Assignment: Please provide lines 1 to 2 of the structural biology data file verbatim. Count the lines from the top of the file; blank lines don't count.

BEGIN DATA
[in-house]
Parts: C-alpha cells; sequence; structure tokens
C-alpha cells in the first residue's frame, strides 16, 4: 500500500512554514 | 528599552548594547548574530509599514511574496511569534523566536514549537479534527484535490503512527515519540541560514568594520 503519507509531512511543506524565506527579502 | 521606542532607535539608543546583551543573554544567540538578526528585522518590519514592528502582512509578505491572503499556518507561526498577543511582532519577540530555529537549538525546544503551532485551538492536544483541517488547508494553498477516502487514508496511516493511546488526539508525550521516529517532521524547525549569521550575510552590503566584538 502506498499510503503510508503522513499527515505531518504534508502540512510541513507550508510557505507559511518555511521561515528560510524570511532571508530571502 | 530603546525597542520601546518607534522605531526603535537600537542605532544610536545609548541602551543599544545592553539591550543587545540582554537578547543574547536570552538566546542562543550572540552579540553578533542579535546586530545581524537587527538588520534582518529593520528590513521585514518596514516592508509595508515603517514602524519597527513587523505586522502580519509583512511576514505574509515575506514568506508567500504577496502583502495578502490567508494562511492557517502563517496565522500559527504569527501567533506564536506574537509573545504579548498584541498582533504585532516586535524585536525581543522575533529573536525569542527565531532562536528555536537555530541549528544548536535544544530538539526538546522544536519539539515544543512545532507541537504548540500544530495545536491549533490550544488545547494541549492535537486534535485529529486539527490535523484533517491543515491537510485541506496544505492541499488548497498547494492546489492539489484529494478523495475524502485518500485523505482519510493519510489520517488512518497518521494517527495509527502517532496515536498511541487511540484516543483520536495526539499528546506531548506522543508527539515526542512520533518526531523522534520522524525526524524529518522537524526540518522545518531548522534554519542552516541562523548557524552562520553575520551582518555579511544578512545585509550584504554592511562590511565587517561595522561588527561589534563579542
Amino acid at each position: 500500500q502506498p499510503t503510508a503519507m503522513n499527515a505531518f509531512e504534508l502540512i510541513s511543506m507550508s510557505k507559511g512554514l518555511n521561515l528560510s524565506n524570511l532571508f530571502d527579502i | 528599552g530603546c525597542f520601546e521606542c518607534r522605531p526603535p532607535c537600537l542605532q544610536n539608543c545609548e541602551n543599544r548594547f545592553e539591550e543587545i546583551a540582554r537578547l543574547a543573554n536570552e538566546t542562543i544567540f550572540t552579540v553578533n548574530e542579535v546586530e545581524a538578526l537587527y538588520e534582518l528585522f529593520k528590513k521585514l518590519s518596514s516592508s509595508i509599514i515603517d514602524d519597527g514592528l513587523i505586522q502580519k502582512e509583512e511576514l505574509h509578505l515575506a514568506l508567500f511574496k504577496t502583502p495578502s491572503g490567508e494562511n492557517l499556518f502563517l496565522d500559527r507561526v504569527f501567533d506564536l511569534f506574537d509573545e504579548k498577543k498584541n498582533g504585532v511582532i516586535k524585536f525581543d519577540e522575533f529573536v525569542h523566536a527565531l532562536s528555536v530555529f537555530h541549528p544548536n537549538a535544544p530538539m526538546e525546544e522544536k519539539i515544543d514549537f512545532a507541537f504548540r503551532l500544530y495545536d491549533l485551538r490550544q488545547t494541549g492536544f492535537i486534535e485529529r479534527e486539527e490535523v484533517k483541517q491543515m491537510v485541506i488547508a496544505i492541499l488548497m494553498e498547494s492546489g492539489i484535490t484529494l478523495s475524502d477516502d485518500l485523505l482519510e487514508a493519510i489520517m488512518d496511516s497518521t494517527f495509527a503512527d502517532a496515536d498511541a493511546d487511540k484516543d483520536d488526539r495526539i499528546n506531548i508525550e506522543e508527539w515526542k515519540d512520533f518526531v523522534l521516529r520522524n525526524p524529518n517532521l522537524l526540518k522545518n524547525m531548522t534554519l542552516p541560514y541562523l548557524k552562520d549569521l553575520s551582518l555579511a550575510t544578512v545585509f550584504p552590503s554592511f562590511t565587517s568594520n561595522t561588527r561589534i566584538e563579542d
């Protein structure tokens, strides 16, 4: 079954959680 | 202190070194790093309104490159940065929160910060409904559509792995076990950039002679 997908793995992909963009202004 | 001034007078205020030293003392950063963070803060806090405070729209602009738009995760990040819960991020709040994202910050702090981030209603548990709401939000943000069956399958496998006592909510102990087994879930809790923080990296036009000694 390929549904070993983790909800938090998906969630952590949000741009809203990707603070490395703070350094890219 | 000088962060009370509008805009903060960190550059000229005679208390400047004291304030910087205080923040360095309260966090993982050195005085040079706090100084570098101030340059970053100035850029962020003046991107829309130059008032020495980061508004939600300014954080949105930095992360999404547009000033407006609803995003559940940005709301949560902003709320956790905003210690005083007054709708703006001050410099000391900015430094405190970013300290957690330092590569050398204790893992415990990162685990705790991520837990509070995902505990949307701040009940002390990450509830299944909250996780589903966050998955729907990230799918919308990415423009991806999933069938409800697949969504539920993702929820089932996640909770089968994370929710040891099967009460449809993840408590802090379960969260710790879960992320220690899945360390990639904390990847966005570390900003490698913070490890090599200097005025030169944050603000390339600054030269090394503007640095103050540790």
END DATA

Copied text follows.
[in-house]
Parts: C-alpha cells; sequence; structure tokens